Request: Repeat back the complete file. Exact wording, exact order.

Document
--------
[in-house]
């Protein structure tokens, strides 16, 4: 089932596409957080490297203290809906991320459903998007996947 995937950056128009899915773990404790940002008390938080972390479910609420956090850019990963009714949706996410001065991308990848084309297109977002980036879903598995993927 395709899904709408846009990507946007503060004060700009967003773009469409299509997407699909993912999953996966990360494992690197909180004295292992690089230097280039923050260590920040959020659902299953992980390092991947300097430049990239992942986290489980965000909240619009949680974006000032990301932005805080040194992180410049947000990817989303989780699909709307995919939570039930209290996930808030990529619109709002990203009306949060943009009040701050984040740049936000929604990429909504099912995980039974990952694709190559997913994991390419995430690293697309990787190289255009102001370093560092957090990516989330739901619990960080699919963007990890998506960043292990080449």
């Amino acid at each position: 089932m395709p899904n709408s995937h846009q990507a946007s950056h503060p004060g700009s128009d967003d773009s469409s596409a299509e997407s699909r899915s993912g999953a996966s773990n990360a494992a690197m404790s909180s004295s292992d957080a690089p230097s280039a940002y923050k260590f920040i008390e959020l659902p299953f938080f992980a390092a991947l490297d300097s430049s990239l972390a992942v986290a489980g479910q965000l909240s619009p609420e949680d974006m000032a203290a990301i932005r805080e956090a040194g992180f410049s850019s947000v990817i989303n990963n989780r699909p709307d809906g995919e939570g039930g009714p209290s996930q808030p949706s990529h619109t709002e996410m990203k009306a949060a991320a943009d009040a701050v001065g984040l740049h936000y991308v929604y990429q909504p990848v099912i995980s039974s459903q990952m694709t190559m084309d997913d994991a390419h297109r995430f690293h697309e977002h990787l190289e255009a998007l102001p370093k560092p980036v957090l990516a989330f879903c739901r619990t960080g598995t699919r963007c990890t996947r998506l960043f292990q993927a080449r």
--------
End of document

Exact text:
[in-house]
């Protein structure tokens, strides 16, 4: 089932596409957080490297203290809906991320459903998007996947 995937950056128009899915773990404790940002008390938080972390479910609420956090850019990963009714949706996410001065991308990848084309297109977002980036879903598995993927 395709899904709408846009990507946007503060004060700009967003773009469409299509997407699909993912999953996966990360494992690197909180004295292992690089230097280039923050260590920040959020659902299953992980390092991947300097430049990239992942986290489980965000909240619009949680974006000032990301932005805080040194992180410049947000990817989303989780699909709307995919939570039930209290996930808030990529619109709002990203009306949060943009009040701050984040740049936000929604990429909504099912995980039974990952694709190559997913994991390419995430690293697309990787190289255009102001370093560092957090990516989330739901619990960080699919963007990890998506960043292990080449």
């Amino acid at each position: 089932m395709p899904n709408s995937h846009q990507a946007s950056h503060p004060g700009s128009d967003d773009s469409s596409a299509e997407s699909r899915s993912g999953a996966s773990n990360a494992a690197m404790s909180s004295s292992d957080a690089p230097s280039a940002y923050k260590f920040i008390e959020l659902p299953f938080f992980a390092a991947l490297d300097s430049s990239l972390a992942v986290a489980g479910q965000l909240s619009p609420e949680d974006m000032a203290a990301i932005r805080e956090a040194g992180f410049s850019s947000v990817i989303n990963n989780r699909p709307d809906g995919e939570g039930g009714p209290s996930q808030p949706s990529h619109t709002e996410m990203k009306a949060a991320a943009d009040a701050v001065g984040l740049h936000y991308v929604y990429q909504p990848v099912i995980s039974s459903q990952m694709t190559m084309d997913d994991a390419h297109r995430f690293h697309e977002h990787l190289e255009a998007l102001p370093k560092p980036v957090l990516a989330f879903c739901r619990t960080g598995t699919r963007c990890t996947r998506l960043f292990q993927a080449r």